In the morning, stop in for a delectable, stacked bagel sandwich at Rocky Mountain Bagel, and then head north. Pay the toll on the highway to enter Banff National Park and prepare to be mesmerized.

From left to right: The Crazyweed restaurant, Smithbilt Hats and the Fairmont Banff Springs

Photos by Georgie Silckerodt, Kelly Mulner & courtesy of the Fairmont Banff Springs


For a mountain town of about 8,000 residents, Banff is absolutely bustling. It’s the epicenter of the various ski resorts and mountain activities spread through the Rockies, as well as its après-ski scene. Visit Park Restaurant and Distillery, which makes its own excellent gin, and then have dinner at Brazen. Its flaming version of locally invented specialty ginger beef is a must.

Banff also has one of the most unique hotels one could ever visit, which itself is a historic microcosm of tourism for the entire West. William Van Horne, an executive at the Canadian Pacific Railroad, was so taken with the region that he uttered his famous line, “If we can’t export the scenery, we’ll import the tourists.” Many years and millions of dollars later, the (now Fairmont) Banff Hot Springs Hotel opened in 1888, with 768 rooms in the Scottish Baronial style. Think Harry Potter meets Tim Burton meets Dracula. It was the largest hotel in the world when it opened.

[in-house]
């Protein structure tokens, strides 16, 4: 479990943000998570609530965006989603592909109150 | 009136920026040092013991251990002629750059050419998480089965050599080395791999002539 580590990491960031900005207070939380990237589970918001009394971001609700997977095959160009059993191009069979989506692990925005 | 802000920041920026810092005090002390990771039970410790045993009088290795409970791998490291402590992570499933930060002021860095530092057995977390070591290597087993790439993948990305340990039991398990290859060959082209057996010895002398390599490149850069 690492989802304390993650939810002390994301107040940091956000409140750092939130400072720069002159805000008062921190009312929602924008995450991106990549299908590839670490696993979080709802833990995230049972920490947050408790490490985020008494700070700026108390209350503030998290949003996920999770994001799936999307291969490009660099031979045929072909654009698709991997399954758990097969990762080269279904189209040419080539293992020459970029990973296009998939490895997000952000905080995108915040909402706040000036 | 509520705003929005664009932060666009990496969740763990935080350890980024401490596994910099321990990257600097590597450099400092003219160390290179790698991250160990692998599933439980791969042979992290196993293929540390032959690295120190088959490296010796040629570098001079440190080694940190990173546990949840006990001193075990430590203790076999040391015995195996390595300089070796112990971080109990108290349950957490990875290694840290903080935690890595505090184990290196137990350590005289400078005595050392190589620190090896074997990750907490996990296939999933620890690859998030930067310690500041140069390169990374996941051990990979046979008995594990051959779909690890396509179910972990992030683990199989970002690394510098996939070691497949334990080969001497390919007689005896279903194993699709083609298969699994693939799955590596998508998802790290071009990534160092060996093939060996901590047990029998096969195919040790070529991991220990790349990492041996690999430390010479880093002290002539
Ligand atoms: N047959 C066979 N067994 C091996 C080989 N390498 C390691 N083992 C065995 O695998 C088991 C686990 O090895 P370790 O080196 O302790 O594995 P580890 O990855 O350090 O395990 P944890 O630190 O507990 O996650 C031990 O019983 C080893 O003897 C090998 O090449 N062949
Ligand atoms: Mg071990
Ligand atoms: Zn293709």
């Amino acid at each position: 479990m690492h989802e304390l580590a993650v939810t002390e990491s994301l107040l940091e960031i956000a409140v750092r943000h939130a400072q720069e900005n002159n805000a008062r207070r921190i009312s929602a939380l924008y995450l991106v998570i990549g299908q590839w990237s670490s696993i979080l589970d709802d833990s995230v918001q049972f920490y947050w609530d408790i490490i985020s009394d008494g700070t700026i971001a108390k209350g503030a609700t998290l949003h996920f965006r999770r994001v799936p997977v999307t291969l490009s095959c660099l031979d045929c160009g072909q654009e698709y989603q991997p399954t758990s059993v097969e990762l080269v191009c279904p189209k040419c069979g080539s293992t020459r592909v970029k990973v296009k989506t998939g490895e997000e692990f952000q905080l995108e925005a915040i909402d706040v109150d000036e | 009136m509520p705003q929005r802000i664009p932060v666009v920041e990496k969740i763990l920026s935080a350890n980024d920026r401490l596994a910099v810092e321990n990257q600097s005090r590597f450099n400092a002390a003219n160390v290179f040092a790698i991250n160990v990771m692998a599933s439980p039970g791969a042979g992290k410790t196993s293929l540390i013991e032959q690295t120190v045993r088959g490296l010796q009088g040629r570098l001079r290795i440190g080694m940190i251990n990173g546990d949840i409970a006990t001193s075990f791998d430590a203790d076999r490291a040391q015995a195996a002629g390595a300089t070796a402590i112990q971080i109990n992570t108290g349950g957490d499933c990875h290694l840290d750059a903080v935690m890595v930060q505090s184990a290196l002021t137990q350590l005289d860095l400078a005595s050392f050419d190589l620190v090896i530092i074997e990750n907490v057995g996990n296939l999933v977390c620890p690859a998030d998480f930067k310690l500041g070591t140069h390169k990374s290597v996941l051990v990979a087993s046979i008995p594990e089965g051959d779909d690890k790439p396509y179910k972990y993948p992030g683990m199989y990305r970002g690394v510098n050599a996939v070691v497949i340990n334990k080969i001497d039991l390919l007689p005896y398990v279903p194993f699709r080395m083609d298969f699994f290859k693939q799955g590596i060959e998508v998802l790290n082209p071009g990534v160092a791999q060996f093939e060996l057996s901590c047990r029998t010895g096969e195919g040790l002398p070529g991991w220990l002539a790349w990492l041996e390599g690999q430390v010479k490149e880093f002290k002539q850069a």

Though completely destroyed by fire in 1926, it reemerged grander than ever a few years later. Visiting the hotel now is like traveling through time, both appealing and also kind of surreal. Its UNESCO World Heritage status won’t allow for a redesign of its dizzying warren of mazelike dead ends and yet, why would they? It is perfect in its haughty, grandiose imperfection.

The Moose Hotel and Suites is a great place to stay if you want to be in the heart of the action. The spa will soothe tired muscles — the adjacent outdoor whirlpool sits above a quiet back street with a firepit warming the experience. For a unique stay, rent the historic house that sits inside the resort’s interior courtyard. One of the original catalog houses in Banff, it now has a queen bed upstairs with a kitchenette and small living quarters below.

Lake Louise

It would be possible to keep driving to Jasper to the Yukon and on, all the way to Alaska. For our purposes we will end with the most picturesque spot in the Rockies.

The turquoise waters of Lake Louise have called to travelers since the turn of the 20th century. The tiny lake turns bright white in winter, inviting visitors to walk, skate, or stumble across its icy surface, surrounded by epic peaks. As in Banff, the Fairmont is the 100-plus years old tentpole franchise here, the Chateau Lake Louise. Even if you’re not staying, a drink at the hotel bar is a must, with its massive window views of the mountains.

If conditions permit, make plans to do one of the iconic tea house hikes, open most of the year except for darkest winter. The Lake Agnes Tea House Trail is the easier and more well-traveled of the two. Count on 2.2 miles and one to two hours each way. The Plain of Six Glaciers Tea House Trail is 3.4 miles each way, for a two-to-three-hour trip, serving up postcard-perfect views of Lake Louise.

Before heading home, don’t forget to stop at iconic Smithbilt Hats in Calgary and pick up your own Calgary White Hat as a souvenir. The tradition of “white hatting” visitors began in 1948 with football fans giving theirs away in Toronto. The hat, and the gesture, are enduring symbols of Calgary’s passion for hospitality.